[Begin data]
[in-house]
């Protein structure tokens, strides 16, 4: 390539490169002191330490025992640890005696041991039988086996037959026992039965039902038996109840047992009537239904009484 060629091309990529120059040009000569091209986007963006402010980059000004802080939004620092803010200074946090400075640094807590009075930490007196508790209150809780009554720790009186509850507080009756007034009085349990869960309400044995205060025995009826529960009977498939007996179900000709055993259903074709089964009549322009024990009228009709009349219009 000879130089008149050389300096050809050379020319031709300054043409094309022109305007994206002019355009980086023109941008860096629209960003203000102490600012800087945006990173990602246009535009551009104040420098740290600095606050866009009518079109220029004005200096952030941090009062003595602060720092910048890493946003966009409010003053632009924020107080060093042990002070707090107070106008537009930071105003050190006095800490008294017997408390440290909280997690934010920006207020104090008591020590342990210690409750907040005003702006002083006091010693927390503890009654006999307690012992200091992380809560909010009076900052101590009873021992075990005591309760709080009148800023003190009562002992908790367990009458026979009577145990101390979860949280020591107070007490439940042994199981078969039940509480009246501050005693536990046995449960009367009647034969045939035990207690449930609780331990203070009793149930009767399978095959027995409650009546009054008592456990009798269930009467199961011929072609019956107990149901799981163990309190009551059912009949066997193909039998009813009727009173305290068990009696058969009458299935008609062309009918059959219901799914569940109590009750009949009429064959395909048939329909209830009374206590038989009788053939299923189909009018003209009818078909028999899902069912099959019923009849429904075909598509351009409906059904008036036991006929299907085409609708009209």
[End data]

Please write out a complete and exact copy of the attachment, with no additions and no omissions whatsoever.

[in-house]
């Protein structure tokens, strides 16, 4: 390539490169002191330490025992640890005696041991039988086996037959026992039965039902038996109840047992009537239904009484 060629091309990529120059040009000569091209986007963006402010980059000004802080939004620092803010200074946090400075640094807590009075930490007196508790209150809780009554720790009186509850507080009756007034009085349990869960309400044995205060025995009826529960009977498939007996179900000709055993259903074709089964009549322009024990009228009709009349219009 000879130089008149050389300096050809050379020319031709300054043409094309022109305007994206002019355009980086023109941008860096629209960003203000102490600012800087945006990173990602246009535009551009104040420098740290600095606050866009009518079109220029004005200096952030941090009062003595602060720092910048890493946003966009409010003053632009924020107080060093042990002070707090107070106008537009930071105003050190006095800490008294017997408390440290909280997690934010920006207020104090008591020590342990210690409750907040005003702006002083006091010693927390503890009654006999307690012992200091992380809560909010009076900052101590009873021992075990005591309760709080009148800023003190009562002992908790367990009458026979009577145990101390979860949280020591107070007490439940042994199981078969039940509480009246501050005693536990046995449960009367009647034969045939035990207690449930609780331990203070009793149930009767399978095959027995409650009546009054008592456990009798269930009467199961011929072609019956107990149901799981163990309190009551059912009949066997193909039998009813009727009173305290068990009696058969009458299935008609062309009918059959219901799914569940109590009750009949009429064959395909048939329909209830009374206590038989009788053939299923189909009018003209009818078909028999899902069912099959019923009849429904075909598509351009409906059904008036036991006929299907085409609708009209």